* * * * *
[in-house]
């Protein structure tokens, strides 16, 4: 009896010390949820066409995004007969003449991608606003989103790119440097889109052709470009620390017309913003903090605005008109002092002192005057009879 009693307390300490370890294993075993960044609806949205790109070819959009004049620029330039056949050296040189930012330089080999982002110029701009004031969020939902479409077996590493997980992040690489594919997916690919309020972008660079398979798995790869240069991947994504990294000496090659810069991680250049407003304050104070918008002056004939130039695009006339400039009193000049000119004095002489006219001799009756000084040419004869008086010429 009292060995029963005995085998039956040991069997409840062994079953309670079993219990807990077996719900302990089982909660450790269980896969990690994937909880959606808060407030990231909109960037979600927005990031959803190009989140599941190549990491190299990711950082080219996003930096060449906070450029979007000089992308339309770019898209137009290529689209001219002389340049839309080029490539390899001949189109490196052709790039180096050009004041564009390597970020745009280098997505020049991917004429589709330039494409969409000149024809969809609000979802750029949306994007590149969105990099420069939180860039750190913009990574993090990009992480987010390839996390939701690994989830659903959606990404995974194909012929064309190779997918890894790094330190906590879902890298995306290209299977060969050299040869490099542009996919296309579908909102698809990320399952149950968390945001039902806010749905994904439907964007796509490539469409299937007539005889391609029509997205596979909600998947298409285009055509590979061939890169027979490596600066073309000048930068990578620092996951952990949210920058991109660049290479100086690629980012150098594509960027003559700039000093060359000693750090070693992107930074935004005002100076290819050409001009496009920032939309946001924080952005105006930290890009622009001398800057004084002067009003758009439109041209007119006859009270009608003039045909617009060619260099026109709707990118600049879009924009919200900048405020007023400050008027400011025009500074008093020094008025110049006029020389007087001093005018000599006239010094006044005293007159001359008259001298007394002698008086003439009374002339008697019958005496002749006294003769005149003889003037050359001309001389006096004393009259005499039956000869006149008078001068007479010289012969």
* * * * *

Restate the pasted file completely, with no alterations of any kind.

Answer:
[in-house]
């Protein structure tokens, strides 16, 4: 009896010390949820066409995004007969003449991608606003989103790119440097889109052709470009620390017309913003903090605005008109002092002192005057009879 009693307390300490370890294993075993960044609806949205790109070819959009004049620029330039056949050296040189930012330089080999982002110029701009004031969020939902479409077996590493997980992040690489594919997916690919309020972008660079398979798995790869240069991947994504990294000496090659810069991680250049407003304050104070918008002056004939130039695009006339400039009193000049000119004095002489006219001799009756000084040419004869008086010429 009292060995029963005995085998039956040991069997409840062994079953309670079993219990807990077996719900302990089982909660450790269980896969990690994937909880959606808060407030990231909109960037979600927005990031959803190009989140599941190549990491190299990711950082080219996003930096060449906070450029979007000089992308339309770019898209137009290529689209001219002389340049839309080029490539390899001949189109490196052709790039180096050009004041564009390597970020745009280098997505020049991917004429589709330039494409969409000149024809969809609000979802750029949306994007590149969105990099420069939180860039750190913009990574993090990009992480987010390839996390939701690994989830659903959606990404995974194909012929064309190779997918890894790094330190906590879902890298995306290209299977060969050299040869490099542009996919296309579908909102698809990320399952149950968390945001039902806010749905994904439907964007796509490539469409299937007539005889391609029509997205596979909600998947298409285009055509590979061939890169027979490596600066073309000048930068990578620092996951952990949210920058991109660049290479100086690629980012150098594509960027003559700039000093060359000693750090070693992107930074935004005002100076290819050409001009496009920032939309946001924080952005105006930290890009622009001398800057004084002067009003758009439109041209007119006859009270009608003039045909617009060619260099026109709707990118600049879009924009919200900048405020007023400050008027400011025009500074008093020094008025110049006029020389007087001093005018000599006239010094006044005293007159001359008259001298007394002698008086003439009374002339008697019958005496002749006294003769005149003889003037050359001309001389006096004393009259005499039956000869006149008078001068007479010289012969």